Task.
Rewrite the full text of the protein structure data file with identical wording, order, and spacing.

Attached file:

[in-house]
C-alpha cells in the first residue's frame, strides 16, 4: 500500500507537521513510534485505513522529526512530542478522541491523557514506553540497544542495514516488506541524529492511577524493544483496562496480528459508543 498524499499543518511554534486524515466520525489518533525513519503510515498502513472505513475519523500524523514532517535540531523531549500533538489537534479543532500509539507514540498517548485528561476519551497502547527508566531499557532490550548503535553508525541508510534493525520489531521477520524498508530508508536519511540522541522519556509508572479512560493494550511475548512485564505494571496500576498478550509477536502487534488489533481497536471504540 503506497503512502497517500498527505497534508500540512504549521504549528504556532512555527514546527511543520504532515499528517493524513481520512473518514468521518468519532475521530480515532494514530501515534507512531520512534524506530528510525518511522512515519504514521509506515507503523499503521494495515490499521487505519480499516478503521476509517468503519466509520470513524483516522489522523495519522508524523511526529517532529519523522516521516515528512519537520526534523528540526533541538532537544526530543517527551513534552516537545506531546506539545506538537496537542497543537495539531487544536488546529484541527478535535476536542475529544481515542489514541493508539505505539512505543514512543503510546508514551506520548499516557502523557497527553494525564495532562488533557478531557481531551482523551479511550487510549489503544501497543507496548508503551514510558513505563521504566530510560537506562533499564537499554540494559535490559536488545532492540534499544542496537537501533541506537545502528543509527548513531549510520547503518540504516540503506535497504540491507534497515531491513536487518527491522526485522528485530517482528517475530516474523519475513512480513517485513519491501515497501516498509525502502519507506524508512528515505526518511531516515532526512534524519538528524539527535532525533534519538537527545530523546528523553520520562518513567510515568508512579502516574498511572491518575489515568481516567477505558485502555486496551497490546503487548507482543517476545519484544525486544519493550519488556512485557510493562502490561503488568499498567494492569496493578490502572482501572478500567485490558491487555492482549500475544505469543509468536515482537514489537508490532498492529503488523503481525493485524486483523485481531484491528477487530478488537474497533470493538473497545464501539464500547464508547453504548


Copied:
[in-house]
C-alpha cells in the first residue's frame, strides 16, 4: 500500500507537521513510534485505513522529526512530542478522541491523557514506553540497544542495514516488506541524529492511577524493544483496562496480528459508543 498524499499543518511554534486524515466520525489518533525513519503510515498502513472505513475519523500524523514532517535540531523531549500533538489537534479543532500509539507514540498517548485528561476519551497502547527508566531499557532490550548503535553508525541508510534493525520489531521477520524498508530508508536519511540522541522519556509508572479512560493494550511475548512485564505494571496500576498478550509477536502487534488489533481497536471504540 503506497503512502497517500498527505497534508500540512504549521504549528504556532512555527514546527511543520504532515499528517493524513481520512473518514468521518468519532475521530480515532494514530501515534507512531520512534524506530528510525518511522512515519504514521509506515507503523499503521494495515490499521487505519480499516478503521476509517468503519466509520470513524483516522489522523495519522508524523511526529517532529519523522516521516515528512519537520526534523528540526533541538532537544526530543517527551513534552516537545506531546506539545506538537496537542497543537495539531487544536488546529484541527478535535476536542475529544481515542489514541493508539505505539512505543514512543503510546508514551506520548499516557502523557497527553494525564495532562488533557478531557481531551482523551479511550487510549489503544501497543507496548508503551514510558513505563521504566530510560537506562533499564537499554540494559535490559536488545532492540534499544542496537537501533541506537545502528543509527548513531549510520547503518540504516540503506535497504540491507534497515531491513536487518527491522526485522528485530517482528517475530516474523519475513512480513517485513519491501515497501516498509525502502519507506524508512528515505526518511531516515532526512534524519538528524539527535532525533534519538537527545530523546528523553520520562518513567510515568508512579502516574498511572491518575489515568481516567477505558485502555486496551497490546503487548507482543517476545519484544525486544519493550519488556512485557510493562502490561503488568499498567494492569496493578490502572482501572478500567485490558491487555492482549500475544505469543509468536515482537514489537508490532498492529503488523503481525493485524486483523485481531484491528477487530478488537474497533470493538473497545464501539464500547464508547453504548